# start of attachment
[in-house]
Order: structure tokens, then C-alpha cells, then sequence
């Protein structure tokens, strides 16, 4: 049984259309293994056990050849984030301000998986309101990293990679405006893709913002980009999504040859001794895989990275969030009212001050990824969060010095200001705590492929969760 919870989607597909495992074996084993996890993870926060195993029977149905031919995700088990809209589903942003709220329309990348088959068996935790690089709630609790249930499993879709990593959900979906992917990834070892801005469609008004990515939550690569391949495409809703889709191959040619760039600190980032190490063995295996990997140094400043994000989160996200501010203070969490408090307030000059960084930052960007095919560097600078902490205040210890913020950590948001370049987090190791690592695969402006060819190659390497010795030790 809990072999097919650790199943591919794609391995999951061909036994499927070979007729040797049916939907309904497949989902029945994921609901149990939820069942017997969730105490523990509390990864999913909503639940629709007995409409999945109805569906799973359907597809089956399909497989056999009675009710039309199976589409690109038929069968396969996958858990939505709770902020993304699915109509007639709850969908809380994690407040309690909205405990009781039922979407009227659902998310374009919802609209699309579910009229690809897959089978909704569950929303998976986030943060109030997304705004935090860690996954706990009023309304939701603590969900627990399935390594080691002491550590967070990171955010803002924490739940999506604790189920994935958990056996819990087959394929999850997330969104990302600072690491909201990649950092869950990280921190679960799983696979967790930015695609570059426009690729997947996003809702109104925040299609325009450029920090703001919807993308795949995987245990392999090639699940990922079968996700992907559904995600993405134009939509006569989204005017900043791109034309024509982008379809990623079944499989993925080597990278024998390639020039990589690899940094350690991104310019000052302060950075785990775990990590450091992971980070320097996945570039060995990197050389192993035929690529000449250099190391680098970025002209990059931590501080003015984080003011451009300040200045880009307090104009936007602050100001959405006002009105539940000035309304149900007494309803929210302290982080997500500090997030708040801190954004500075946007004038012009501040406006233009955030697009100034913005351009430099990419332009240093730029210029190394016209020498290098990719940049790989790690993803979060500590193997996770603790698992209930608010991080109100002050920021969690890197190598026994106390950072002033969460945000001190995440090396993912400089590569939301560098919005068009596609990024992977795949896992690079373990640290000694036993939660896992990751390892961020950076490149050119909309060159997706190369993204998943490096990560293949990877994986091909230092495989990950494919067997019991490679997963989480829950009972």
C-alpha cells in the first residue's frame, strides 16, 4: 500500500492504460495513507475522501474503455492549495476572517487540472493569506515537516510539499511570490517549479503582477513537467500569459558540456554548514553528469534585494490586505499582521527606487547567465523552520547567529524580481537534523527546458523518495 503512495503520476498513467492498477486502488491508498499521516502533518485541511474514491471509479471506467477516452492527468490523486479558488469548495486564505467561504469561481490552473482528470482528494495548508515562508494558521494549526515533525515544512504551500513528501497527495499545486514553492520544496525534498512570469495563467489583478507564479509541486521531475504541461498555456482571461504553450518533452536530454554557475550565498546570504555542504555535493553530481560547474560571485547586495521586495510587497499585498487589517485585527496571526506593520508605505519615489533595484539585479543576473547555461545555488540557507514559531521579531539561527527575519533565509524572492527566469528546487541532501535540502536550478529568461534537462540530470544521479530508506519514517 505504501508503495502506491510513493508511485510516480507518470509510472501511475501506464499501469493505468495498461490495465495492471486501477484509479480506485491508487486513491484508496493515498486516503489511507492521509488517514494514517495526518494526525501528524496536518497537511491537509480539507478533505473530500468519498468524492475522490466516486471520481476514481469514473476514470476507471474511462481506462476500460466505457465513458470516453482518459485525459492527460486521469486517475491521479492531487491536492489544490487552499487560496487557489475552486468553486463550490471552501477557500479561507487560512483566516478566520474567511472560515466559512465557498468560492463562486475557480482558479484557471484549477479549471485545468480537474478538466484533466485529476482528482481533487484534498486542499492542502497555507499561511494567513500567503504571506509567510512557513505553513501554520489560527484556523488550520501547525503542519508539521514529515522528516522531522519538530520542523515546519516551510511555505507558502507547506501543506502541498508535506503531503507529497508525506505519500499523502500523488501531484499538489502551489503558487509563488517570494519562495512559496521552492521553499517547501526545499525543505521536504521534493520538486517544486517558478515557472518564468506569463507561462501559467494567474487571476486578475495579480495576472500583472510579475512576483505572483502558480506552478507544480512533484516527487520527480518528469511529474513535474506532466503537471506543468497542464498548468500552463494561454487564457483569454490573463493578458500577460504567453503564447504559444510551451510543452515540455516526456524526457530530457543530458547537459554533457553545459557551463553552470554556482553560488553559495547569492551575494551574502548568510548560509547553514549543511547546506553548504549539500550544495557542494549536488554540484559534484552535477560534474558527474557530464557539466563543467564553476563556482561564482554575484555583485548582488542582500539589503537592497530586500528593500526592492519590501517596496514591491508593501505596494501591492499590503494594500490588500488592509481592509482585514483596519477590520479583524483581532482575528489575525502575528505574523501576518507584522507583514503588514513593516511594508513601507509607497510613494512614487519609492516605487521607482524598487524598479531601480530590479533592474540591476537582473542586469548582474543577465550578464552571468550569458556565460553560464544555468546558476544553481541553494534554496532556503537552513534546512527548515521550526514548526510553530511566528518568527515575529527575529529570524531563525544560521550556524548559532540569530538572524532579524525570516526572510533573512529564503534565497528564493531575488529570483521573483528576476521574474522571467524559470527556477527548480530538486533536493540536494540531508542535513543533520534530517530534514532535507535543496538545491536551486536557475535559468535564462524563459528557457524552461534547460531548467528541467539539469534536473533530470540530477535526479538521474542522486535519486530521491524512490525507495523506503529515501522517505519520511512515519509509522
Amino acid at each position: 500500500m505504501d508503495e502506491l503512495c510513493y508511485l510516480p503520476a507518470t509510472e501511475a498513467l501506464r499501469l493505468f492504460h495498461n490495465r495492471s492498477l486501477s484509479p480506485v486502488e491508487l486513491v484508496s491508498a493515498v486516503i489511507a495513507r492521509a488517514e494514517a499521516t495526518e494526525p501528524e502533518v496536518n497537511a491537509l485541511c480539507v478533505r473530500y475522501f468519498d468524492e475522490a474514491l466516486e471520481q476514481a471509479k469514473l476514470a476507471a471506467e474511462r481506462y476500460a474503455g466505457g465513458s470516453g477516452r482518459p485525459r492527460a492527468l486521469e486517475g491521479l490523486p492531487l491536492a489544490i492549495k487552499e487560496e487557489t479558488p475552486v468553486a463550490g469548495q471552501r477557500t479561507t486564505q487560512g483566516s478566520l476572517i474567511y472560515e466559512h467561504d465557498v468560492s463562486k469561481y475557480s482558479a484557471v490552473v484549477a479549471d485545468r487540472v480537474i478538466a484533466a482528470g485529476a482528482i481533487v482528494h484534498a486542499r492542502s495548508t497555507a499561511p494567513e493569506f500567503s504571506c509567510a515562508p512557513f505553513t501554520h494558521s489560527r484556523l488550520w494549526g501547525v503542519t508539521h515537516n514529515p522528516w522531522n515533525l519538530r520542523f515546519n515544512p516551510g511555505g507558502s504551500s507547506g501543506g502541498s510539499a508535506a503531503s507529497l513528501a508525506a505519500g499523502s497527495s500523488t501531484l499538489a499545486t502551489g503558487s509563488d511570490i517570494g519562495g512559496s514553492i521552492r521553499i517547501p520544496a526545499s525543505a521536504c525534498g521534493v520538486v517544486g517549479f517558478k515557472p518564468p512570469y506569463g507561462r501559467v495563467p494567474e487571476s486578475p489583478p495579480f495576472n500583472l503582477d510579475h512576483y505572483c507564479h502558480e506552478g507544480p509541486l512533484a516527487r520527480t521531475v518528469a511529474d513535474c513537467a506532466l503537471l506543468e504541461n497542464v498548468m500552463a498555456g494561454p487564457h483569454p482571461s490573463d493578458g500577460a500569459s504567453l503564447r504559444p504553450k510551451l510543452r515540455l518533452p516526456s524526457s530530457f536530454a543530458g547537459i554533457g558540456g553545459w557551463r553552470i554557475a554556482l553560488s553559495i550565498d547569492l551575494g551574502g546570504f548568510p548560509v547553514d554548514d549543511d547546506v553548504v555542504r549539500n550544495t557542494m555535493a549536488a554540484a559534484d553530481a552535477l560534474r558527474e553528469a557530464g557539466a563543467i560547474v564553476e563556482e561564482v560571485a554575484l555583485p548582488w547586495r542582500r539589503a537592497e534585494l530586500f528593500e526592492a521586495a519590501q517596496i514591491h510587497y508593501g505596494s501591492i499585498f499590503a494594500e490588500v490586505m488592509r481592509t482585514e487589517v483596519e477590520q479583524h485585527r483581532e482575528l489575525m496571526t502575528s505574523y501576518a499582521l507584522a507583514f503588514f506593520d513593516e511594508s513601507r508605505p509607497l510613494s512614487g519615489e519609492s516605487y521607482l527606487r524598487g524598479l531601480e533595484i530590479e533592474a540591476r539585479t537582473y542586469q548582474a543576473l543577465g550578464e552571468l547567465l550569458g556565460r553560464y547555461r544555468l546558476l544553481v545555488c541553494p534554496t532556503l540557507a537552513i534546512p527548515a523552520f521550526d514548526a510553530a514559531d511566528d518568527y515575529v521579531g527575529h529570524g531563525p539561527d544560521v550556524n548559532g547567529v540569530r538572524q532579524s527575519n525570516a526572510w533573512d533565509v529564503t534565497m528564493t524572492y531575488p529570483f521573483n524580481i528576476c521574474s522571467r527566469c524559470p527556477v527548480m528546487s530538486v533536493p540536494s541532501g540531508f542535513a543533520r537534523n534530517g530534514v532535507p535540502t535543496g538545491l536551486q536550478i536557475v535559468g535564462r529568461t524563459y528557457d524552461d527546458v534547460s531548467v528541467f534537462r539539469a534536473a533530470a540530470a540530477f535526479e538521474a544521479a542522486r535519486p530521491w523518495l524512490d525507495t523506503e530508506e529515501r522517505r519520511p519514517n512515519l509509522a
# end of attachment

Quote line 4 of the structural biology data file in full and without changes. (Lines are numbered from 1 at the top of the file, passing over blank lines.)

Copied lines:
C-alpha cells in the first residue's frame, strides 16, 4: 500500500492504460495513507475522501474503455492549495476572517487540472493569506515537516510539499511570490517549479503582477513537467500569459558540456554548514553528469534585494490586505499582521527606487547567465523552520547567529524580481537534523527546458523518495 503512495503520476498513467492498477486502488491508498499521516502533518485541511474514491471509479471506467477516452492527468490523486479558488469548495486564505467561504469561481490552473482528470482528494495548508515562508494558521494549526515533525515544512504551500513528501497527495499545486514553492520544496525534498512570469495563467489583478507564479509541486521531475504541461498555456482571461504553450518533452536530454554557475550565498546570504555542504555535493553530481560547474560571485547586495521586495510587497499585498487589517485585527496571526506593520508605505519615489533595484539585479543576473547555461545555488540557507514559531521579531539561527527575519533565509524572492527566469528546487541532501535540502536550478529568461534537462540530470544521479530508506519514517 505504501508503495502506491510513493508511485510516480507518470509510472501511475501506464499501469493505468495498461490495465495492471486501477484509479480506485491508487486513491484508496493515498486516503489511507492521509488517514494514517495526518494526525501528524496536518497537511491537509480539507478533505473530500468519498468524492475522490466516486471520481476514481469514473476514470476507471474511462481506462476500460466505457465513458470516453482518459485525459492527460486521469486517475491521479492531487491536492489544490487552499487560496487557489475552486468553486463550490471552501477557500479561507487560512483566516478566520474567511472560515466559512465557498468560492463562486475557480482558479484557471484549477479549471485545468480537474478538466484533466485529476482528482481533487484534498486542499492542502497555507499561511494567513500567503504571506509567510512557513505553513501554520489560527484556523488550520501547525503542519508539521514529515522528516522531522519538530520542523515546519516551510511555505507558502507547506501543506502541498508535506503531503507529497508525506505519500499523502500523488501531484499538489502551489503558487509563488517570494519562495512559496521552492521553499517547501526545499525543505521536504521534493520538486517544486517558478515557472518564468506569463507561462501559467494567474487571476486578475495579480495576472500583472510579475512576483505572483502558480506552478507544480512533484516527487520527480518528469511529474513535474506532466503537471506543468497542464498548468500552463494561454487564457483569454490573463493578458500577460504567453503564447504559444510551451510543452515540455516526456524526457530530457543530458547537459554533457553545459557551463553552470554556482553560488553559495547569492551575494551574502548568510548560509547553514549543511547546506553548504549539500550544495557542494549536488554540484559534484552535477560534474558527474557530464557539466563543467564553476563556482561564482554575484555583485548582488542582500539589503537592497530586500528593500526592492519590501517596496514591491508593501505596494501591492499590503494594500490588500488592509481592509482585514483596519477590520479583524483581532482575528489575525502575528505574523501576518507584522507583514503588514513593516511594508513601507509607497510613494512614487519609492516605487521607482524598487524598479531601480530590479533592474540591476537582473542586469548582474543577465550578464552571468550569458556565460553560464544555468546558476544553481541553494534554496532556503537552513534546512527548515521550526514548526510553530511566528518568527515575529527575529529570524531563525544560521550556524548559532540569530538572524532579524525570516526572510533573512529564503534565497528564493531575488529570483521573483528576476521574474522571467524559470527556477527548480530538486533536493540536494540531508542535513543533520534530517530534514532535507535543496538545491536551486536557475535559468535564462524563459528557457524552461534547460531548467528541467539539469534536473533530470540530477535526479538521474542522486535519486530521491524512490525507495523506503529515501522517505519520511512515519509509522